Before you read this, it’s my duty to issue you with a stern warning.
If you read this article, you might decide to quit your job.
So… consider yourself warned, ok? Now read on, if you dare.
It’s the end of the year and a time of reflection. Some of us will feel lucky to have made it through the past 12 months intact, while others might be riding high on the buzz of achievement. Which one are you?
My question to you is: If you didn’t achieve what you wanted last year, well… just how long are you going to wait?
There are two problems to overcome when we know we’re not fulfilling our potential at work. The first is knowing when it’s time to make a break, and the second is gathering the confidence to do so.
Here are five signs that it’s time to move on.
- Our job is eating our soul.
To the sufferers, this one will barely require explanation. When our job is eating our soul, the feeling is both palpable and unmistakable. Instead of going to work to expand, live large and fulfil our potential, we feel a sensation of ‘shrinking’ back into ourselves. Perhaps we put walls up to repel the effects of a bad organisational culture, or maybe it’s that sensation of work reducing us to a shell of our former selves. In any case, when work is eating our soul it’s time to pack our bags.
- Our leadership is being squashed.
You know the feeling. Whenever we step up in leadership, we get squashed – put back in our box and knocked back down to our lowly rung on the corporate ladder. Our ideas fall on deaf ears, other leaders take credit for our work, nothing gets implemented because nobody can make decisions and we’re constantly told all the reasons why change can’t happen. If we’re ready to lead positive change but our organisational environment doesn’t allow it, then we owe it to ourselves to find one that does. It’s time to move forward and shine.
- It’s a psychologically unhealthy workplace.
When going to work makes us constantly sad, angry, depressed, anxious or stressed, it’s time to get out. Psychologically unhealthy workplaces are ones where we don’t feel safe to uphold our standards, speak our mind, offer our best contributions and make an impact. It could be a workplace bully who is not being managed, poor leadership behaviours allowed to run riot or a culture of putdowns being acceptable. Do we really need to hit rock bottom before we decide to make a change? We only live once. How many more days will we spend compromising our psychological health?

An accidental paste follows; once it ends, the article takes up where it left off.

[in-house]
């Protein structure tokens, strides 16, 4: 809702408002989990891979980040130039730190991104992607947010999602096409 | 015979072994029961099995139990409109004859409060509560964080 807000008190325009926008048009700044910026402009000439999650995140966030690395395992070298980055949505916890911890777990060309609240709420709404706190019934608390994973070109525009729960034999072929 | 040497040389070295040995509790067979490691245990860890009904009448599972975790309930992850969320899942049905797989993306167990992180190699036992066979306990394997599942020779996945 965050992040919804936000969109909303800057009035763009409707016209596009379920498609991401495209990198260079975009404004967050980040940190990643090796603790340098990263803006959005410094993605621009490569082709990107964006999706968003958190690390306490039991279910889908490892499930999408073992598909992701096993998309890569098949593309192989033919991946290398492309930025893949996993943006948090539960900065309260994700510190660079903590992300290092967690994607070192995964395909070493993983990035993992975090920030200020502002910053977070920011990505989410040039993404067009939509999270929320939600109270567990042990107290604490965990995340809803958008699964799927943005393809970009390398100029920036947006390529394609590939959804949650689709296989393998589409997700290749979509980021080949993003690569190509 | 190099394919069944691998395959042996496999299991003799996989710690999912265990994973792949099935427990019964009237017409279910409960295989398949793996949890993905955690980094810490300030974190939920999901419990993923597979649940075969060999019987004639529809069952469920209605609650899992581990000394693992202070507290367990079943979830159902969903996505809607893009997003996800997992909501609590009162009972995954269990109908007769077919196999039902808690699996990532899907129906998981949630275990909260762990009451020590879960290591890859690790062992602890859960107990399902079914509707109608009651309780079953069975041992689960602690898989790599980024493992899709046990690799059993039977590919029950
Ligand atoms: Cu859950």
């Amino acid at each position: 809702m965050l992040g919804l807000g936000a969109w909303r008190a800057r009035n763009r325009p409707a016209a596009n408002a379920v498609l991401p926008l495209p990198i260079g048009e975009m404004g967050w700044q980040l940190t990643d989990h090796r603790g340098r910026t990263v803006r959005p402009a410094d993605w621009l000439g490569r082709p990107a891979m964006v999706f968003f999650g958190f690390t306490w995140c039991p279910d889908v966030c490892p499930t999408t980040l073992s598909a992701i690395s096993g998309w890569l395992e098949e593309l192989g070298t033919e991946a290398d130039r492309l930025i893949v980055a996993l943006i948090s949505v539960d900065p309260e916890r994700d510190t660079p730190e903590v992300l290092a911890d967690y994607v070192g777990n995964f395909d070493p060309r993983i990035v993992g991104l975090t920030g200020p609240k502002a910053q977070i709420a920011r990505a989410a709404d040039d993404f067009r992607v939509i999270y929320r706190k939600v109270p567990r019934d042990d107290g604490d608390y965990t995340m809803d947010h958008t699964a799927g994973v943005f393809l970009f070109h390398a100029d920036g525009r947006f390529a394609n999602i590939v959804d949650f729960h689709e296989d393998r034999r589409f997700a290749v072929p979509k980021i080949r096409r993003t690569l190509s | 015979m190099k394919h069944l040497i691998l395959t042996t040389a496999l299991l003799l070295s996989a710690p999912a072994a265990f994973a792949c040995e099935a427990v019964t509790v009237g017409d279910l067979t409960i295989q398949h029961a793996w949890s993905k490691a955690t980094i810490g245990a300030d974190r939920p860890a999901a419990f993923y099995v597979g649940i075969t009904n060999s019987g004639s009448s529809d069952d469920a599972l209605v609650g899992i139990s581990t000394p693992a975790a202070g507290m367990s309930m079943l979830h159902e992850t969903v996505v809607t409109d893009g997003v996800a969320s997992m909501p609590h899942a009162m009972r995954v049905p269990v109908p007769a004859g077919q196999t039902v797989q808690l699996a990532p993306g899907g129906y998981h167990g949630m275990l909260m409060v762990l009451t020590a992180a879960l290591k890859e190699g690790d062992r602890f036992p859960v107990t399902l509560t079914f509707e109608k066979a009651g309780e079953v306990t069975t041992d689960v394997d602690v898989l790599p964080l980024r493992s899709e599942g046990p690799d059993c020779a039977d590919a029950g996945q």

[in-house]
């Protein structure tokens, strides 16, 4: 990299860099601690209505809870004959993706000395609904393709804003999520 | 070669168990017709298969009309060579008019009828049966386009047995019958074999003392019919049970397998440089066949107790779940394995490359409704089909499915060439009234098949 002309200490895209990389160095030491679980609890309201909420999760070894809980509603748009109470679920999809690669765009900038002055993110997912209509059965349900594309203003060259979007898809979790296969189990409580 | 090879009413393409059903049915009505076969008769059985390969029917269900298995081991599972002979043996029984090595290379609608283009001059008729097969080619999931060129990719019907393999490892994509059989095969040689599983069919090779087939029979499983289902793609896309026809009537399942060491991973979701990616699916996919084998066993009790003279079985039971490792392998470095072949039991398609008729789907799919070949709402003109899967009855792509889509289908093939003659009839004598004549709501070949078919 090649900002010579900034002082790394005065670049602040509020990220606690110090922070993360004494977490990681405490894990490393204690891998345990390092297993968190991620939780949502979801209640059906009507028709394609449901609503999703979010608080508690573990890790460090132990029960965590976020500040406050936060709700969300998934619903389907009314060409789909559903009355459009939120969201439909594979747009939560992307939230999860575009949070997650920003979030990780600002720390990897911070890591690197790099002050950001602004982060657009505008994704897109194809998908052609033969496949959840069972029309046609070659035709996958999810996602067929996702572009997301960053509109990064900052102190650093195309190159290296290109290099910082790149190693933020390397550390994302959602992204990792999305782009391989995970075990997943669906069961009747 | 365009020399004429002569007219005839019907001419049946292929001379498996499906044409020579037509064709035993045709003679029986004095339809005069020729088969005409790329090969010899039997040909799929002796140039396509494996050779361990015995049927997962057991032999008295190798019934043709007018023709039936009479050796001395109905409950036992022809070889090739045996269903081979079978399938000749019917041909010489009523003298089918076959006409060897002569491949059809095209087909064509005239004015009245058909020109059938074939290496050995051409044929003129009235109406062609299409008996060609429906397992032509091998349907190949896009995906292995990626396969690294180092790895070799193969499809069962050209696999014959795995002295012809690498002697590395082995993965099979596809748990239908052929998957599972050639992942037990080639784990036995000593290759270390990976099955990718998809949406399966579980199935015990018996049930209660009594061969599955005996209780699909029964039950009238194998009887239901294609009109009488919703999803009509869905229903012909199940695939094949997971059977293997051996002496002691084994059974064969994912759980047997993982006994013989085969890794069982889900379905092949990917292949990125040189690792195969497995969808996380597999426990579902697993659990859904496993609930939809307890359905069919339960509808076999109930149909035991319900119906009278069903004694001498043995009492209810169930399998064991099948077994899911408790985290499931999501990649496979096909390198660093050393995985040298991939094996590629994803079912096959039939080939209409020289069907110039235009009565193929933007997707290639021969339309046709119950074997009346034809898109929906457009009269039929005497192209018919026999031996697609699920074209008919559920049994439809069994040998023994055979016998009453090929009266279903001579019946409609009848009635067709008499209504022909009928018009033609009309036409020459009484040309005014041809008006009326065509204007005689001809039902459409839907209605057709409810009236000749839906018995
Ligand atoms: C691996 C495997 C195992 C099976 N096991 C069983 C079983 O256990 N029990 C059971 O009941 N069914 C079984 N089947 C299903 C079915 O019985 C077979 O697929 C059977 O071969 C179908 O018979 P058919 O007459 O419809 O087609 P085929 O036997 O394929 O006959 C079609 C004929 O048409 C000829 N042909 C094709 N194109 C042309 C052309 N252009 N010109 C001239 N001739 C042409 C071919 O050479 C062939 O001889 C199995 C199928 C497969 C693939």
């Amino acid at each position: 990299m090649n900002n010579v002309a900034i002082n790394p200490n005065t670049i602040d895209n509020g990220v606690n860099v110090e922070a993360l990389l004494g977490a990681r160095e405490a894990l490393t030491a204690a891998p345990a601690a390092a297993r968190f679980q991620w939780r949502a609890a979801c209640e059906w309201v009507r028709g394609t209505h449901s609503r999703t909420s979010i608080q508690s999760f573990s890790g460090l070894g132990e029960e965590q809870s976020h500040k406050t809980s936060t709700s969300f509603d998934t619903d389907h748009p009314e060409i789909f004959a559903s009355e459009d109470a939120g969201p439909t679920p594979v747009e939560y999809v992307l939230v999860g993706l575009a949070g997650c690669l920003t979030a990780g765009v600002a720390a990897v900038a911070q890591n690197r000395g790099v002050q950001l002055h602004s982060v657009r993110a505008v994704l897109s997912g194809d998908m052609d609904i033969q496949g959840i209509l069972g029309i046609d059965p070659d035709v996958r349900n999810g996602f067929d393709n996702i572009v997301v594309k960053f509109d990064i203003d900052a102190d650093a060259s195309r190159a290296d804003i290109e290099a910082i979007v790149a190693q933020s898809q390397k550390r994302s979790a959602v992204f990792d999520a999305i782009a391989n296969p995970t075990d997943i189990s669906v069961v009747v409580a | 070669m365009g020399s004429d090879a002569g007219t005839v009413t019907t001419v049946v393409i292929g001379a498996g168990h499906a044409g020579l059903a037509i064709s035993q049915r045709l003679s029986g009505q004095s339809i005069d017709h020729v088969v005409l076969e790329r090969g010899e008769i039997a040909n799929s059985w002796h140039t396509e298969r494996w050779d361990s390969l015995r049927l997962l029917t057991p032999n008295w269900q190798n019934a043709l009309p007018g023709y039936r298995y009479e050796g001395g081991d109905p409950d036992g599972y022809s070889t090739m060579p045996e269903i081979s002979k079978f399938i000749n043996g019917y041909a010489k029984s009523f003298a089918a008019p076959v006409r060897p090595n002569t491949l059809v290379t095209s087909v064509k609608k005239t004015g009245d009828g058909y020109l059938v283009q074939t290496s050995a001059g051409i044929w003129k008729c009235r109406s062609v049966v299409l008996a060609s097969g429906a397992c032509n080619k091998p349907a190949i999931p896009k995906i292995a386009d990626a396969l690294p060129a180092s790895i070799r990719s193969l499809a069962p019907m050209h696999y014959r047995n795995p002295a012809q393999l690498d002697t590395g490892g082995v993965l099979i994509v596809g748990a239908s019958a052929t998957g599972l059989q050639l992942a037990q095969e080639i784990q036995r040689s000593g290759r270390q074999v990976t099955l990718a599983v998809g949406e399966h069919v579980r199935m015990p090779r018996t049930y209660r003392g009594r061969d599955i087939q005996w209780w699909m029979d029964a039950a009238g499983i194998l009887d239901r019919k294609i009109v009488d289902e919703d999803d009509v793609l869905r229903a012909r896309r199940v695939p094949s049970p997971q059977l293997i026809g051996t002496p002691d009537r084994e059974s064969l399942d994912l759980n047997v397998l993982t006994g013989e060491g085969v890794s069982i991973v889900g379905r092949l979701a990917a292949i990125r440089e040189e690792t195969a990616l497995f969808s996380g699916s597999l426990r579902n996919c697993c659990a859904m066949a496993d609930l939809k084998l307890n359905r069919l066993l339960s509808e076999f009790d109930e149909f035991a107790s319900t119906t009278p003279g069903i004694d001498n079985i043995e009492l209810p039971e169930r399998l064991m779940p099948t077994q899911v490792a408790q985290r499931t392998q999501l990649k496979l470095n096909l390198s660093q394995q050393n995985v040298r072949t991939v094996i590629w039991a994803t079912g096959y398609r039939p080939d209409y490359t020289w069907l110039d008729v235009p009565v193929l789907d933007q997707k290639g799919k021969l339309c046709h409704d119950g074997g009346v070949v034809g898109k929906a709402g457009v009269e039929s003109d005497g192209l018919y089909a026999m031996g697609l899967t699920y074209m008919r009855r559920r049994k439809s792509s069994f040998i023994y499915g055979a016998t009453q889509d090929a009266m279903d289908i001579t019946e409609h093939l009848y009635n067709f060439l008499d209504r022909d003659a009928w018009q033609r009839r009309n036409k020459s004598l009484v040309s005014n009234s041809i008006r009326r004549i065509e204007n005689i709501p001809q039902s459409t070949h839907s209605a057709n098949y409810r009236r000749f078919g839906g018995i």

- It’s affecting our physical health.
When work is annihilating our physical health it’s time to seriously consider our options. A few years ago, it was ‘normal’ to see my physiotherapist at least once a week for a ‘frozen shoulder’. I thought it was from computer use – but now, I know it had nothing to do with keyboarding and everything to do with an unhealthy organisational culture impacting stress and manifesting pain in my body. These days, I regularly pull 16-hour days for the love of it without a single symptom – and I haven’t seen my physio for years. (She says she misses me.) For others, it might be weight gain or loss, headaches, migraines, stomach upsets, back pain or anything else. The question we must ask yourself is this: If we loved our job in a healthy environment, how would we feel? Now, go feel better.
- It’s time to back ourselves.
I hear grumbling that job availability in the region is poor, that jobs are to be cherished because they are hard to come by… blah, blah, blah. Frankly, I call BS on that whole defensive strategy. Argue and defend your right to stay miserable if you must, but hear this. For those of us running the self-defeating strategy of staying ‘comfortable’ in an organisational cesspit because ‘jobs are hard to come by’, it’s time to stop hiding from our potential and take back our power. Know that our skills are hugely valuable – to other employers, or maybe in our own business. And that kind of certainty doesn’t come from external sources like job market statistics. Nope, it’s an inside job. It’s our inside job.
So, how do we gather the confidence to make a bold change?
First, we must become present – that means not engaging in distractions which allow us to forget that we’re not living our highest purpose. We move away from pain quicker than we move toward pleasure – so if we’re ready to make a change, feeling the pain is the first step. Next, get clear on our success strategy which will be a combination of recognising what’s worked for us in the past and then leveraging those strengths. Finally, access your internal certainty. This is not a ‘doing’ thing – we can’t do more access certainty – instead, it’s a way of being.
If you need help with accessing the presence and certainty you need to make bold career choices, I can be found drinking cappuccinos with my laptop across the Fraser Coast’s coffee shops and beachside locations. Come and say hello!